Those mitigating factors are critical, as noted at the outset. There will be errors and accidents in any profession, occupation, or even endeavor. But having the wherewithal to admit, to strive to remediate, and to be cooperative and remorseful is in itself notable and admirable. 

The proceedings in The Florida Bar v. Davis were brought to my attention in light of the many documents that are necessary in the prosecution of a workers' compensation claim. Whether for instigating a case, resolving a case, or in a variety of situations in the midst of a case, there are ample occasions when documents must be signed, verified, or notarized. Due to confusion, the OJCC even added a rule defining "verified" in the 2022 revisions, see Rule 60Q6.102(13). 

An easy example is the requirement in section 440.192(4).
"The petition must include a certification by the claimant or, if the claimant is represented by counsel, the claimant’s attorney, stating that the claimant, or attorney if the claimant is represented by counsel, has made a good faith effort to resolve the dispute and that the claimant or attorney was unable to resolve the dispute with the carrier."
Long ago, even in the days before electronic filing, I can recall when we wrote such certifications on papyrus paper. We used a concoction of burnt wood or oil mixed with water as ink (OK, that is an exaggeration, and I am not that old). But, back when the "good faith" requirement was added to the statute, the practice quickly evolved to printing of a certificate of good faith that was attached to the Petition for Benefits. An attorney might prepare a petition and send to the client for review. Upon approval, that pre-printed and signed certificate might have a current date added, and then be filed with that new petition. There is administrative ease in that, but note it is based still upon the client first reviewing and approving the petition.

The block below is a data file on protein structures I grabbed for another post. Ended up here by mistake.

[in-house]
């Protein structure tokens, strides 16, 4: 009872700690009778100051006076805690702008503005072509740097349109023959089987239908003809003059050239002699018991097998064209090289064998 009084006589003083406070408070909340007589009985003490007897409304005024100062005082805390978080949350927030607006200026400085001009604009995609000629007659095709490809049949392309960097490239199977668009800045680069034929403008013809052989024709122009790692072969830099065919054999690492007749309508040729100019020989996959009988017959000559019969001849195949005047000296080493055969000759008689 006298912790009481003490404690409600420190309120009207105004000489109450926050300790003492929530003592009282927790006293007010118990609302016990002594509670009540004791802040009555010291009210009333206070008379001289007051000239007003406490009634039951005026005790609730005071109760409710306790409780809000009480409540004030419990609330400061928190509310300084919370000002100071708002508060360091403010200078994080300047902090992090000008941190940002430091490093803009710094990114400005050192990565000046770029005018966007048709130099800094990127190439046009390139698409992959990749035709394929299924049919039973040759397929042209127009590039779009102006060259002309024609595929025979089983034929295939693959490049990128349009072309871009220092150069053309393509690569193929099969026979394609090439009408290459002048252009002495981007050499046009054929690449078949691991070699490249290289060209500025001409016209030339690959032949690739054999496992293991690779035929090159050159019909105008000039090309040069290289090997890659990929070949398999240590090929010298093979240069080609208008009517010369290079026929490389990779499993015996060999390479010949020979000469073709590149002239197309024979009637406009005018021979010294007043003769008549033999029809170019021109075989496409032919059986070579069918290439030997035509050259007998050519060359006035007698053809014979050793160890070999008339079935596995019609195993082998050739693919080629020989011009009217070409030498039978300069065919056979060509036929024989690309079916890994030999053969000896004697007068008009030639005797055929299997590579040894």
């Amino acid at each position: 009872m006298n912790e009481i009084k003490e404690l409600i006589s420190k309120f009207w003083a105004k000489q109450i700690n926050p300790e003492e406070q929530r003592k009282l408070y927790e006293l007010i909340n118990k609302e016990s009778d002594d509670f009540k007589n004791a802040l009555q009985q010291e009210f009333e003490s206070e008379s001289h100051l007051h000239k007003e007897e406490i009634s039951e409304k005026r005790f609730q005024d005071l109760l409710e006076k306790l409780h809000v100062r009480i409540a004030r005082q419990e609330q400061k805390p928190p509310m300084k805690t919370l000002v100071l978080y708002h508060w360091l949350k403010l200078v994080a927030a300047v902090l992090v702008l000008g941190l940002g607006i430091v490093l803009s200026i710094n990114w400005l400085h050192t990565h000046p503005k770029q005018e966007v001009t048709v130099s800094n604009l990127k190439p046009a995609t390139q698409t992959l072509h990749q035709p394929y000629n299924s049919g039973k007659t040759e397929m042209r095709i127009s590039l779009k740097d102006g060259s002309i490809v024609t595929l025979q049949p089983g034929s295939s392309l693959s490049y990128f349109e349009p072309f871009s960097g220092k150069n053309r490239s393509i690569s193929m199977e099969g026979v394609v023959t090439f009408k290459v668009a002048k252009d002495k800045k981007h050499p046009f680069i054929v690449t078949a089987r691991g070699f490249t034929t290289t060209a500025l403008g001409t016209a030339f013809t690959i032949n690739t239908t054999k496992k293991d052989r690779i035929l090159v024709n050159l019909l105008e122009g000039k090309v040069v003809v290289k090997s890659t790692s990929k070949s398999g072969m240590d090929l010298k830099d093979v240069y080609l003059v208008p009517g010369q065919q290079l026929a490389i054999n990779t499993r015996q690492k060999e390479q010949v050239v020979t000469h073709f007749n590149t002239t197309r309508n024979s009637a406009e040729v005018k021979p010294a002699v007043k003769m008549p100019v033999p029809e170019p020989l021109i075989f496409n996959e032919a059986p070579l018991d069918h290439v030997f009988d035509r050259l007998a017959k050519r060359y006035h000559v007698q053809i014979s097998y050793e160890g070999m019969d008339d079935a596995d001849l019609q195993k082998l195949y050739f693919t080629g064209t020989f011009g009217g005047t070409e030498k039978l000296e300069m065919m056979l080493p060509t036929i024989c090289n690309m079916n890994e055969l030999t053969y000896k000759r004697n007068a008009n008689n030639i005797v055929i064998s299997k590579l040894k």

I opened a random case recently and found a petition for benefits filed in January 2022. That petition included a certificate of good faith signed by the injured worker on November 6, 2021. The certification asserts that a good faith effort was made to resolve the matter. But, it was signed two months before the petition was filed? Is it possible that the particular petition was not reviewed by the injured worker before it was filed? With that two-month-old signature, might an injured worker be attesting to something she/he has not seen? Is that compliant with the law and the Bar Rules?

In terms of the notarization of documents, there are a variety of requirements that apply to notaries. They are obligated to know them and to follow the strictures of the law. Those laws are often, in a word, inconvenient (I have heard other words over the years, but I digress). The notary process is not intended as a convenience. It is a legal process that helps to assure that what appears to be signed by someone was in fact signed by that person. The rules and constraints are a challenge sometimes, but they are required for the protection of people, and for the efficacy or our legal system and processes. We must be able to trust the discretion and compliance of notaries, without question. When a notary bends a rule in any instance, that may impugn the integrity of the entire legal system in the eyes of the public. Lawyers bear the same burden.